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Why the Japanese don't buy American cars

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Toyota, Nissan, and Honda dominate in the US, but American brands struggle...
Ford Motor Co. vehicles stand at the Nagoya Port in Nagoya, Japan, on Tuesday, July 31, 2018.
Akio Kon | Bloomberg | Getty Images

You stand very little chance of seeing an American car on a Japanese road, but if you do, there is a good chance it is a Jeep Wrangler.

While Japanese brands fill U.S. roads and parking lots, American automakers have all but given up on selling cars in Japan — despite the fact that it remains the world's third-largest car market.

President Donald Trump has called it unfair, as has the American Automotive Policy Council, which represents the three big U.S. auto manufacturers: General Motors, Ford and Fiat Chrysler.

But industry observers chalk the admittedly glaring disparity up to the unique characteristics of the Japanese auto market: American firms don't really make cars that suit Japanese tastes, Americans have not invested in a dealership presence in the country, and many Japanese consumers have a persistent, if outdated, idea that American vehicles are unreliable and inefficient.

Roughly 40 percent of the cars sold in Japan are a special class of extra small cars call Kei cars. Nearly all of those are sold by Japanese brands, such as Suzuki and Daihatsu. Japan is a crowded country, and drivers like the convenience and efficiency of small vehicles that are easy to maneuver on narrow streets or fit into tight parking spaces.

"In Japan, there is a different market and different consumer," said Kristin Dziczek, vice president of industry, labor & economics at the Center for Automotive Research. Although U.S. autos aren't taxed going into Japan, American cars aren't made for Japanese consumers. "We are giving them our off-cast, things we make for the North American consumer that we hope we can then sell in other markets."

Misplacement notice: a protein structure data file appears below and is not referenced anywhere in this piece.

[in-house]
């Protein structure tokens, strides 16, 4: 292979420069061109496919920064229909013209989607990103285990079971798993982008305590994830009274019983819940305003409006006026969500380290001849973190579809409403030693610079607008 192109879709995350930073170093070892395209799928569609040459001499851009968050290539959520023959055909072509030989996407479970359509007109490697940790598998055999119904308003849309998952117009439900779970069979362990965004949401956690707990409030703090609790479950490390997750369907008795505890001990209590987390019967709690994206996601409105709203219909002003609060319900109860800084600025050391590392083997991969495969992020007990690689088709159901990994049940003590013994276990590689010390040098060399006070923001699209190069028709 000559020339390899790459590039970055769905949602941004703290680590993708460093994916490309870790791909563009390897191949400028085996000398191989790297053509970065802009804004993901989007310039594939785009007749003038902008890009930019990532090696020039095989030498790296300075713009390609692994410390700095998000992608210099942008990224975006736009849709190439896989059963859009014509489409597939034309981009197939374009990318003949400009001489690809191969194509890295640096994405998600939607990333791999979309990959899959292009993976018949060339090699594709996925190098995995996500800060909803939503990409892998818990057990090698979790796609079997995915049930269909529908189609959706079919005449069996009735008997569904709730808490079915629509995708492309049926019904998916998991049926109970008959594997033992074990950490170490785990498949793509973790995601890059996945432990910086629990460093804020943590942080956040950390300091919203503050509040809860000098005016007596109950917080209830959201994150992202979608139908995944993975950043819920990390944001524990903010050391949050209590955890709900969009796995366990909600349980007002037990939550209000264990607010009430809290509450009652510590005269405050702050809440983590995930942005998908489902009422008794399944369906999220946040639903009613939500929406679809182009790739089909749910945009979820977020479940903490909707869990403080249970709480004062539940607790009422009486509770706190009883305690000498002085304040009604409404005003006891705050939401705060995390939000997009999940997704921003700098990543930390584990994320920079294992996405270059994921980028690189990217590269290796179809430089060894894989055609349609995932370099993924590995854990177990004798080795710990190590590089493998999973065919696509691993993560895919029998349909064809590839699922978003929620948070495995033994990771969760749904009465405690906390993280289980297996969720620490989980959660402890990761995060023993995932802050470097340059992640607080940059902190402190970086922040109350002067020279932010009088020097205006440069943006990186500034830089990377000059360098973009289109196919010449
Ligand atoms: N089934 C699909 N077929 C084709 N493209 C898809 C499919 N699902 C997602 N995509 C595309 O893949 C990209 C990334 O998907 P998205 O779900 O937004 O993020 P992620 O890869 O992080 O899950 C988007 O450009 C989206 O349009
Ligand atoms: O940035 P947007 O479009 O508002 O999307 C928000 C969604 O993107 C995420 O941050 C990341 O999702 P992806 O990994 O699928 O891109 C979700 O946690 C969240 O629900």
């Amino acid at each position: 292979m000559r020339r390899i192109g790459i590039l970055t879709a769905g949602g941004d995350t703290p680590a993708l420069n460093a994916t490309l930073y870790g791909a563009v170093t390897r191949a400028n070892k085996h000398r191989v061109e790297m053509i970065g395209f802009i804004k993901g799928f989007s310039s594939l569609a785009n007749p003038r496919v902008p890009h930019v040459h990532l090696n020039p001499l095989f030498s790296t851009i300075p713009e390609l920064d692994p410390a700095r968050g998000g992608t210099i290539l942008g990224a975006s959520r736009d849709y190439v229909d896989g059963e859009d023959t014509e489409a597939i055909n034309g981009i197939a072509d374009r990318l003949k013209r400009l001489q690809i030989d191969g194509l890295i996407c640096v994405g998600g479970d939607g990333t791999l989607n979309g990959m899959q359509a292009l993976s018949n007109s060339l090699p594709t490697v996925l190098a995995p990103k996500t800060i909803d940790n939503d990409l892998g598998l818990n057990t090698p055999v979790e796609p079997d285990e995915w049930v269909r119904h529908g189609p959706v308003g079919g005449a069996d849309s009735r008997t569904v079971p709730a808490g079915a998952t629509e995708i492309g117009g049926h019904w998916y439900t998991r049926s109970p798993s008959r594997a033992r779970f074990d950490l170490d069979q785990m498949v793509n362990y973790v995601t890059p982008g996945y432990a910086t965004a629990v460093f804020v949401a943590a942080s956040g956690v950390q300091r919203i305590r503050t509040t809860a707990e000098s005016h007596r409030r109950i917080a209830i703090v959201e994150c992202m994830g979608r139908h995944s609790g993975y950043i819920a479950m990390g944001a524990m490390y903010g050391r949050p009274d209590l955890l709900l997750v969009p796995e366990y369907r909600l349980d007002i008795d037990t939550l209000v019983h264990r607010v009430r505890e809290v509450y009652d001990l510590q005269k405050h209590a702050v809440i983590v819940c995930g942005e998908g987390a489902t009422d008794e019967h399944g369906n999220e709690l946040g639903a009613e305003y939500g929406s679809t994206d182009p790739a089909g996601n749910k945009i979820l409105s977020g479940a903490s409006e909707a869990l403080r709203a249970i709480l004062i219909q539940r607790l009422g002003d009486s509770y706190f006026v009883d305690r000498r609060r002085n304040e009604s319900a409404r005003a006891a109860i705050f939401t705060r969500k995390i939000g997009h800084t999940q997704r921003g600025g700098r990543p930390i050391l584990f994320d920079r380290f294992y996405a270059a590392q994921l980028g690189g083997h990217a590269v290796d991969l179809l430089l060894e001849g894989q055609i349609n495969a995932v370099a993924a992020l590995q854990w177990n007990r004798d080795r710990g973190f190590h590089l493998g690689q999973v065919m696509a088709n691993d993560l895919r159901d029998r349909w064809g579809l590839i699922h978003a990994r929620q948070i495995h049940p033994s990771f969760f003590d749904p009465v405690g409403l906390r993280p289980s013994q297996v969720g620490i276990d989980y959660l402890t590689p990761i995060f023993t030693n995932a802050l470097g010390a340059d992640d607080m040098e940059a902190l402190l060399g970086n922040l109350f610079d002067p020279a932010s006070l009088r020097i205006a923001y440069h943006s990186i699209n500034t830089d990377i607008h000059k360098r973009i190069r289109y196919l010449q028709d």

Japanese automakers are so adept at serving their home turf that about 95 percent of the cars on Japanese roads are Japanese makes. Imports make up the balance, and most of those are European luxury vehicles or sports cars.

Mercedes-Benz, BMW and Volkswagen, including Audi, all sell tens of thousands of cars in Japan each year. While that is still a pretty small number compared with the overall local market and other major markets, it isn't nothing, said Tokyo-based CLSA analyst Christopher Richter.

American carmakers "don't really try," Richter said. Ford left Japan entirely in 2017. GM sold only about 700 cars there in 2018.

The trouble for American brands is that it is tough to compete against comparable Japanese vehicles without differentiating themselves in some way, he said.

That is perhaps what accounts for the popularity of Fiat Chrysler's Jeep brand. Almost invariably, the Jeeps that Richter sees in Japan are Wranglers, which is the model perhaps most emblematic of the brand and the rugged, outdoor American lifestyle it symbolizes. The Jeep brand has a strikingly strong image abroad, said Rebecca Lindland, an independent auto analyst.

"If you think about some of the most powerful, well respected, and well-liked brands in that world, I would say Jeep is a dark horse in that race," she said.